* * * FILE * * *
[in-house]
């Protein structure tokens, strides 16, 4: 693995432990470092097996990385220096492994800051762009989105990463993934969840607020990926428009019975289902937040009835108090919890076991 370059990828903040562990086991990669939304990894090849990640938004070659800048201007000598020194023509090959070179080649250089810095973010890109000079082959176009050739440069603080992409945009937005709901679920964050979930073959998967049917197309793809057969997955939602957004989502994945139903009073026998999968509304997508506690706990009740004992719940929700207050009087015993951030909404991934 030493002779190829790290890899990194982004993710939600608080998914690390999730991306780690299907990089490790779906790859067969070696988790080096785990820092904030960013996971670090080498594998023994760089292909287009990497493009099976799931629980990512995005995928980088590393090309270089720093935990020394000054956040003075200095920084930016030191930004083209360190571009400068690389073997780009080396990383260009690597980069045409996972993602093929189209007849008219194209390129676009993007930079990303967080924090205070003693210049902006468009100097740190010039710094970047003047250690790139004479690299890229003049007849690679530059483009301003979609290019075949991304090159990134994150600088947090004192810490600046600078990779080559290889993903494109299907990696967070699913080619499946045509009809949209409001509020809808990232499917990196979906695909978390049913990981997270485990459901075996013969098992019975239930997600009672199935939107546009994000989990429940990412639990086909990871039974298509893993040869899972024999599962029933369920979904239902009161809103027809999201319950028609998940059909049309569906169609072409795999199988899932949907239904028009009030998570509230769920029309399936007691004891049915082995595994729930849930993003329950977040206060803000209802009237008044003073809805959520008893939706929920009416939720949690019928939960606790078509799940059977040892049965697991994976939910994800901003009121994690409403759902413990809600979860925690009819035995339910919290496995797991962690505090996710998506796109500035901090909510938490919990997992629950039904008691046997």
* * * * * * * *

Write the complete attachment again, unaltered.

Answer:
[in-house]
């Protein structure tokens, strides 16, 4: 693995432990470092097996990385220096492994800051762009989105990463993934969840607020990926428009019975289902937040009835108090919890076991 370059990828903040562990086991990669939304990894090849990640938004070659800048201007000598020194023509090959070179080649250089810095973010890109000079082959176009050739440069603080992409945009937005709901679920964050979930073959998967049917197309793809057969997955939602957004989502994945139903009073026998999968509304997508506690706990009740004992719940929700207050009087015993951030909404991934 030493002779190829790290890899990194982004993710939600608080998914690390999730991306780690299907990089490790779906790859067969070696988790080096785990820092904030960013996971670090080498594998023994760089292909287009990497493009099976799931629980990512995005995928980088590393090309270089720093935990020394000054956040003075200095920084930016030191930004083209360190571009400068690389073997780009080396990383260009690597980069045409996972993602093929189209007849008219194209390129676009993007930079990303967080924090205070003693210049902006468009100097740190010039710094970047003047250690790139004479690299890229003049007849690679530059483009301003979609290019075949991304090159990134994150600088947090004192810490600046600078990779080559290889993903494109299907990696967070699913080619499946045509009809949209409001509020809808990232499917990196979906695909978390049913990981997270485990459901075996013969098992019975239930997600009672199935939107546009994000989990429940990412639990086909990871039974298509893993040869899972024999599962029933369920979904239902009161809103027809999201319950028609998940059909049309569906169609072409795999199988899932949907239904028009009030998570509230769920029309399936007691004891049915082995595994729930849930993003329950977040206060803000209802009237008044003073809805959520008893939706929920009416939720949690019928939960606790078509799940059977040892049965697991994976939910994800901003009121994690409403759902413990809600979860925690009819035995339910919290496995797991962690505090996710998506796109500035901090909510938490919990997992629950039904008691046997």